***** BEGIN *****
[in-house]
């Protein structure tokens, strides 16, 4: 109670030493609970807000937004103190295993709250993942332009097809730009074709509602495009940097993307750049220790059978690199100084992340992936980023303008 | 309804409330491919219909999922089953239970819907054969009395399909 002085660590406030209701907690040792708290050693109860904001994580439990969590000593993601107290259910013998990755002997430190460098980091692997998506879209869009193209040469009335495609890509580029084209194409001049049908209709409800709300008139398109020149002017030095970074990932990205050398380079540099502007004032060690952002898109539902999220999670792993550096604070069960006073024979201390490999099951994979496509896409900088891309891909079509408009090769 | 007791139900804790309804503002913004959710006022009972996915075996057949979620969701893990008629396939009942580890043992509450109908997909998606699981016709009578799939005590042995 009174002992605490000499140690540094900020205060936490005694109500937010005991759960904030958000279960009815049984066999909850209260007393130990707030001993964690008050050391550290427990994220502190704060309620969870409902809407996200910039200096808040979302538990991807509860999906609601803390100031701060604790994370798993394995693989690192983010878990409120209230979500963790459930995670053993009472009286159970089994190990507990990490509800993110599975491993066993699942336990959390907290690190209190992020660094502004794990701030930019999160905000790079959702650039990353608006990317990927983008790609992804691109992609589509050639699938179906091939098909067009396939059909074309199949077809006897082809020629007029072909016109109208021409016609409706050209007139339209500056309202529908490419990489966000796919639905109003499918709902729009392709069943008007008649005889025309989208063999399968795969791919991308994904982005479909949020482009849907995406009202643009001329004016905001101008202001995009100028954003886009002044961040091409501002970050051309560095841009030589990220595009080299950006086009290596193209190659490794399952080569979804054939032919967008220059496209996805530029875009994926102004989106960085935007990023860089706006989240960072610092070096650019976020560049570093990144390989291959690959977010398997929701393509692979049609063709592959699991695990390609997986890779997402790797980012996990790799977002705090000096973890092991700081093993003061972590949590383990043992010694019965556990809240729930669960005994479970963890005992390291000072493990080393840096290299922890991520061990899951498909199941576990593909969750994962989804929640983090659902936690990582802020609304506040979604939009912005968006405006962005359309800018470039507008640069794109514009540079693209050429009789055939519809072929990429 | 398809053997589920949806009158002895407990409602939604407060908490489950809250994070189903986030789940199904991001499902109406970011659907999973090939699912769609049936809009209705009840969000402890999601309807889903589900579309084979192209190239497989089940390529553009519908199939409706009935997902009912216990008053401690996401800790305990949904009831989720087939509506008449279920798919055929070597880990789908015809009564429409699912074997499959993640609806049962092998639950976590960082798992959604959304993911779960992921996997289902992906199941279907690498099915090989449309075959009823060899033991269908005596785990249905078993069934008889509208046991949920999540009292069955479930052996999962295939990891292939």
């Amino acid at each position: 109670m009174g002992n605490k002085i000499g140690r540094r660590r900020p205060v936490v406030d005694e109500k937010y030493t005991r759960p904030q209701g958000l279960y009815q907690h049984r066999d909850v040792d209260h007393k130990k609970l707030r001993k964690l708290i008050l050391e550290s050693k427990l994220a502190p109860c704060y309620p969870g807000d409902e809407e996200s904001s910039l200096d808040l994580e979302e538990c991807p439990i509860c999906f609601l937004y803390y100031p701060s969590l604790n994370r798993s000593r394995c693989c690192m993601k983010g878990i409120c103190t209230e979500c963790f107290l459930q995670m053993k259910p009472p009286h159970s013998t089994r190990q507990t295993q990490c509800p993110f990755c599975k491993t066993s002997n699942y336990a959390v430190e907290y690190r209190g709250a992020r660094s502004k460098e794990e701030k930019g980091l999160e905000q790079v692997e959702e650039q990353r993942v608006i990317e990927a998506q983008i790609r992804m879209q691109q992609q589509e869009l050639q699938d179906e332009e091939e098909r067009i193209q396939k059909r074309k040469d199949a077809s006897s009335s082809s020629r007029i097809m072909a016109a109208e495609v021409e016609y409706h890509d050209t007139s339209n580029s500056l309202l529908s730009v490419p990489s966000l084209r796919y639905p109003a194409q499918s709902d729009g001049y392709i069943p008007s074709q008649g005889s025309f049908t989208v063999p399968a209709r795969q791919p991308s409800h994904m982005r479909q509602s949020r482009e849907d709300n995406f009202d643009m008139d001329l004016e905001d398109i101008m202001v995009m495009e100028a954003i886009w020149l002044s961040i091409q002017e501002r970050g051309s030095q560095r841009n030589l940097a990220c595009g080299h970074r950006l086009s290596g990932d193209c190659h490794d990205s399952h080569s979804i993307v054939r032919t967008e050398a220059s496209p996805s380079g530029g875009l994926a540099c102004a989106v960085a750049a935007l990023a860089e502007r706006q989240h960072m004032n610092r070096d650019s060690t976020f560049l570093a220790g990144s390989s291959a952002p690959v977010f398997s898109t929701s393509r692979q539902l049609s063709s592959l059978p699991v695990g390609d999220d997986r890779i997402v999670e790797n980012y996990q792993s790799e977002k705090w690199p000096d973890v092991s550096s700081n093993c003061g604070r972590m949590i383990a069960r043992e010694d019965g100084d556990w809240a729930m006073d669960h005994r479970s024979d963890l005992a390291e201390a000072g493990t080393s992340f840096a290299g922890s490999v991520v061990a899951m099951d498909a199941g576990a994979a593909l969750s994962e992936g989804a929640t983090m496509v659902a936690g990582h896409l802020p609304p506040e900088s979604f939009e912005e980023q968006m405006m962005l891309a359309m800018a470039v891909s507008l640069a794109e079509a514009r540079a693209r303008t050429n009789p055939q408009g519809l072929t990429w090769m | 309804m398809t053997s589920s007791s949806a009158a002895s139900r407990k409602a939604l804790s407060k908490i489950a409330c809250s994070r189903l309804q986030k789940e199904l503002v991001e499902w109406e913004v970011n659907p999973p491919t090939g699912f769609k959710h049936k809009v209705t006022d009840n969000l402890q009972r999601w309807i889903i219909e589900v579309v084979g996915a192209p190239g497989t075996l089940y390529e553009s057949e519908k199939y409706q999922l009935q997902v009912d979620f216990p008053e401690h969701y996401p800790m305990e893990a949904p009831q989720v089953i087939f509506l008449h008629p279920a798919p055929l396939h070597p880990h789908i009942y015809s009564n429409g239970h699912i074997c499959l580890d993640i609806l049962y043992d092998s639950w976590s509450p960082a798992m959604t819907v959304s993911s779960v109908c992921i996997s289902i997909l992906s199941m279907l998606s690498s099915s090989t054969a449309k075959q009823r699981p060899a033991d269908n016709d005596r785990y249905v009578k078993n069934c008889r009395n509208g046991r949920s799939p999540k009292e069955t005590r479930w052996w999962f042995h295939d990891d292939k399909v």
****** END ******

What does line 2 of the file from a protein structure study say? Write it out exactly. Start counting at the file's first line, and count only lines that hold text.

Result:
């Protein structure tokens, strides 16, 4: 109670030493609970807000937004103190295993709250993942332009097809730009074709509602495009940097993307750049220790059978690199100084992340992936980023303008 | 309804409330491919219909999922089953239970819907054969009395399909 002085660590406030209701907690040792708290050693109860904001994580439990969590000593993601107290259910013998990755002997430190460098980091692997998506879209869009193209040469009335495609890509580029084209194409001049049908209709409800709300008139398109020149002017030095970074990932990205050398380079540099502007004032060690952002898109539902999220999670792993550096604070069960006073024979201390490999099951994979496509896409900088891309891909079509408009090769 | 007791139900804790309804503002913004959710006022009972996915075996057949979620969701893990008629396939009942580890043992509450109908997909998606699981016709009578799939005590042995 009174002992605490000499140690540094900020205060936490005694109500937010005991759960904030958000279960009815049984066999909850209260007393130990707030001993964690008050050391550290427990994220502190704060309620969870409902809407996200910039200096808040979302538990991807509860999906609601803390100031701060604790994370798993394995693989690192983010878990409120209230979500963790459930995670053993009472009286159970089994190990507990990490509800993110599975491993066993699942336990959390907290690190209190992020660094502004794990701030930019999160905000790079959702650039990353608006990317990927983008790609992804691109992609589509050639699938179906091939098909067009396939059909074309199949077809006897082809020629007029072909016109109208021409016609409706050209007139339209500056309202529908490419990489966000796919639905109003499918709902729009392709069943008007008649005889025309989208063999399968795969791919991308994904982005479909949020482009849907995406009202643009001329004016905001101008202001995009100028954003886009002044961040091409501002970050051309560095841009030589990220595009080299950006086009290596193209190659490794399952080569979804054939032919967008220059496209996805530029875009994926102004989106960085935007990023860089706006989240960072610092070096650019976020560049570093990144390989291959690959977010398997929701393509692979049609063709592959699991695990390609997986890779997402790797980012996990790799977002705090000096973890092991700081093993003061972590949590383990043992010694019965556990809240729930669960005994479970963890005992390291000072493990080393840096290299922890991520061990899951498909199941576990593909969750994962989804929640983090659902936690990582802020609304506040979604939009912005968006405006962005359309800018470039507008640069794109514009540079693209050429009789055939519809072929990429 | 398809053997589920949806009158002895407990409602939604407060908490489950809250994070189903986030789940199904991001499902109406970011659907999973090939699912769609049936809009209705009840969000402890999601309807889903589900579309084979192209190239497989089940390529553009519908199939409706009935997902009912216990008053401690996401800790305990949904009831989720087939509506008449279920798919055929070597880990789908015809009564429409699912074997499959993640609806049962092998639950976590960082798992959604959304993911779960992921996997289902992906199941279907690498099915090989449309075959009823060899033991269908005596785990249905078993069934008889509208046991949920999540009292069955479930052996999962295939990891292939």